31 October 2016
We are examining ways to improve and support the responsible sharing of data by NHS clinical genetics / genomics services for patient benefit, patient safety and service quality
Advances in genomic medicine services in the NHS offer an unprecedented opportunity to determine the genetic basis of thousands of undiagnosed rare diseases and improve care. Fundamental to the delivery of safe and effective diagnostic services is access to high quality genomic and clinical patient data. But NHS clinical genetics / genomics services face considerable challenges to accessing and sharing the necessary data. We have been finding out what those challenges are and identifying priorities for policy development that can enable data to be shared effectively and responsibly for greater patient benefit.
PHG Foundation has previously carried out work examining the implications of whole exome and genome sequencing on clinical services which identified data sharing as a key priority for these technologies to be deployed effectively for clinical benefit. Building on this work we collaborated with the Association of Clinical Genetics Science (ACGS) to evaluate the challenges to data sharing and to provide recommendations for policy development.
National Data Guardian’s 2017 report lists ‘to encourage proper data sharing in genomic medicine’ as one of the top 8 priorities for 2018 – National Data Guardian for Health and Care 2017 report
Paper published by the National Data Guardian's office which draws on an evidence session held in October 2016 by the NDG office, with collaboration from the PHG Foundation and the Association for Clinical Genomic Science (ACGS) - Developing a consensus on data sharing to support NHS clinical genetics and genomics services
Paper published in the British Medical Bulletin Genomic medicine and data sharing
Gave evidence at a second oral evidence session for the House of Commons Science & Technology Committee's inquiry on genomics and genome editing. The evidence session considered the ethical and data implications of genomics and the 100,000 Genomes Project
Consultation response House of Commons Science & Technology Committee's inquiry on genomics and genome editing
Along with the ACGS collaborated with the Office of the National Data Guardian (NDG) to deliver an evidence session on genomic data sharing for the NDG’s panel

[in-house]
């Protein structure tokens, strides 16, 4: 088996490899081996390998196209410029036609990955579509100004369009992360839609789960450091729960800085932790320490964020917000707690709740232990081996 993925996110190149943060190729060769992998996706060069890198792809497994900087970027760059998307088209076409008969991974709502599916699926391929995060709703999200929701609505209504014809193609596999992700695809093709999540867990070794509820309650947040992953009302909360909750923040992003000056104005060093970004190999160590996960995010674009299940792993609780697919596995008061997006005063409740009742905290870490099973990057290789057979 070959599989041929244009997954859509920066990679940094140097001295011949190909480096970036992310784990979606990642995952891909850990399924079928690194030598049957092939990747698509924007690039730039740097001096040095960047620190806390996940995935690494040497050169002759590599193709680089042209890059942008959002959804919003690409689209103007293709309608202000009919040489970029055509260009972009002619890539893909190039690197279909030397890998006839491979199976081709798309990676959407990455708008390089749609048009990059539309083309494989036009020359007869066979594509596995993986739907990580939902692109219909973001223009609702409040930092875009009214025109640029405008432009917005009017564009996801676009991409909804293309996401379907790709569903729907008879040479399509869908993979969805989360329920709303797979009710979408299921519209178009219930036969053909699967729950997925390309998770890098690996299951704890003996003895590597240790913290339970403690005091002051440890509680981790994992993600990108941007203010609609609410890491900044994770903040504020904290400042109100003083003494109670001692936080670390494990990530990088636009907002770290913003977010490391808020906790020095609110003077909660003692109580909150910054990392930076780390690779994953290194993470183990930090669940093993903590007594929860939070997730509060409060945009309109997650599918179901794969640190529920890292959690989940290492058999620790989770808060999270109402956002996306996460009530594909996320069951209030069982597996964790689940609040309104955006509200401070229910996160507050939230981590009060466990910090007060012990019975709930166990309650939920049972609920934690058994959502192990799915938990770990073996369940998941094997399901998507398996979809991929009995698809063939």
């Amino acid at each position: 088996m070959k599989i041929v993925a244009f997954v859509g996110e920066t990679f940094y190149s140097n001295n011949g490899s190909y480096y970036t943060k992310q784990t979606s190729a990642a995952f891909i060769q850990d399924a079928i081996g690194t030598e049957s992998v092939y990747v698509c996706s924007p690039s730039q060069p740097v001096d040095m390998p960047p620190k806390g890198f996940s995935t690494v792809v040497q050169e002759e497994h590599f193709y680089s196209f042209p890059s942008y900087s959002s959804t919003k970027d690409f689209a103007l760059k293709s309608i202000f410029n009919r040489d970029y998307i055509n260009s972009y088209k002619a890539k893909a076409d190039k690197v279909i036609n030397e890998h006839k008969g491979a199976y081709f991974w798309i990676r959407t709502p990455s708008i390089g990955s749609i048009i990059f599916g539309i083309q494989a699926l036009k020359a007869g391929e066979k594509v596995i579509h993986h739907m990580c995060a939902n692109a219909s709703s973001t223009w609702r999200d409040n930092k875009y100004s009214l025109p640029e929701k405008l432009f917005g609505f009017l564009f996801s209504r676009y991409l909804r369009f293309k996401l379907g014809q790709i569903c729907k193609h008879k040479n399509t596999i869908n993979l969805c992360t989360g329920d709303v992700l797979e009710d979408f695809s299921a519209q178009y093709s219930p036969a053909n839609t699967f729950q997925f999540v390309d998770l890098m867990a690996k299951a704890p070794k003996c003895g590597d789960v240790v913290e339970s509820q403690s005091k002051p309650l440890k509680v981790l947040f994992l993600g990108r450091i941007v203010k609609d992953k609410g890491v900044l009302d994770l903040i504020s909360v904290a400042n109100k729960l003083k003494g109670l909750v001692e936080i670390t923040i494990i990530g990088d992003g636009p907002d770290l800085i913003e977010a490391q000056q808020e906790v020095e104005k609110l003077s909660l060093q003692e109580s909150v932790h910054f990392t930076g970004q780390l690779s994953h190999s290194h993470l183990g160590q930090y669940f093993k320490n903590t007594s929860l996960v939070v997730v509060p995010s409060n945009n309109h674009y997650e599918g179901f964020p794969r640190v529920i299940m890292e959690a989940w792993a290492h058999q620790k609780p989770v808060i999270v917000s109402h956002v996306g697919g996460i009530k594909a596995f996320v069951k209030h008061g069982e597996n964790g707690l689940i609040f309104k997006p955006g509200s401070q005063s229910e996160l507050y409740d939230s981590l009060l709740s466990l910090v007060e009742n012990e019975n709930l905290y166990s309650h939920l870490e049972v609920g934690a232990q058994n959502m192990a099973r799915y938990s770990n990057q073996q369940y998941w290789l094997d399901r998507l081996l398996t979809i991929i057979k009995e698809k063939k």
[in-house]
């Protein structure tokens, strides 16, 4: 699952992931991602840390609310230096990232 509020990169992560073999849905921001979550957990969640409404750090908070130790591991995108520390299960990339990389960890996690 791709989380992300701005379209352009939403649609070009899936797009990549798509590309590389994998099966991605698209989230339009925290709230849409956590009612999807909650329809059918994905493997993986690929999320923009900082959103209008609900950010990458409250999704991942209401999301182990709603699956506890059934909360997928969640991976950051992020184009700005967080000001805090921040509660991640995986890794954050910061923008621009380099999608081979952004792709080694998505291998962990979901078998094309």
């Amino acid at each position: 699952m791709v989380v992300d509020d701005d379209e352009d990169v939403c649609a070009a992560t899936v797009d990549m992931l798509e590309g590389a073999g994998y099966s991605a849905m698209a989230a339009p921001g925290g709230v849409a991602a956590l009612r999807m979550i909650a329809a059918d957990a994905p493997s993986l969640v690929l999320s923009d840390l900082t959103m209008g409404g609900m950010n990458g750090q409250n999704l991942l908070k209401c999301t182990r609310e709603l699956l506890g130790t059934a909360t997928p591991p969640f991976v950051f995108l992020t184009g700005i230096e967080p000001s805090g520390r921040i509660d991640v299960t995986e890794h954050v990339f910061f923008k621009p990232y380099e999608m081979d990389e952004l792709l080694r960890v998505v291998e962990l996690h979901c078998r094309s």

Re-surveyed clinical genetic laboratories one year following the joint PHG Foundation and ACGS workshop to understand if / how data sharing practices and impediments to sharing have changed since this meeting
Data sharing to support UK clinical genetics and genomics services report was presented at the biennial meeting of the Human Variome Project (HVP) at UNESCO Paris, and also circulated to the 23 member states of the HVP and discussed extensively earlier in the year in their meeting of the International Confederation of Countries Advisory Councils (view minutes here)
We carried out a sustained advocacy and engagement plan, discussing and / or presenting our findings at numerous events including: the National Information Board Ethics Advisory Committee of the 100,000 Genomes Project, Human Variome Project biennial meeting, the joint congress of the European Society of Human Genetics and European Meeting on Psychosocial Aspects of Genetics, Curating the Clinical Genome and Association for Clinical Genetic Science annual conference
Developed eleven recommendations to improve, optimise and transform data sharing practice for patient benefit, published in our joint report with the ACGS Data sharing to support UK clinical genetics and genomics services
Jointly hosted a workshop with the ACGS, bringing together experts across disciplines to discuss the most pressing legal, social and technical considerations surrounding sharing genomic data
Surveyed clinical genetic laboratories to gain insight into their current data sharing practices and perceptions of what is holding back wider data sharing
Briefing note: Sharing clinical genomic data for better diagnostics
Sharing genetic and genomic data and associated clinical and phenotypic data is vital to good clinical care and routine NHS genomics service delivery. There is an urgent need for national agreement and strong leadership to address the multifaceted challenges to data sharing, and to optimise sharing for patient benefit.
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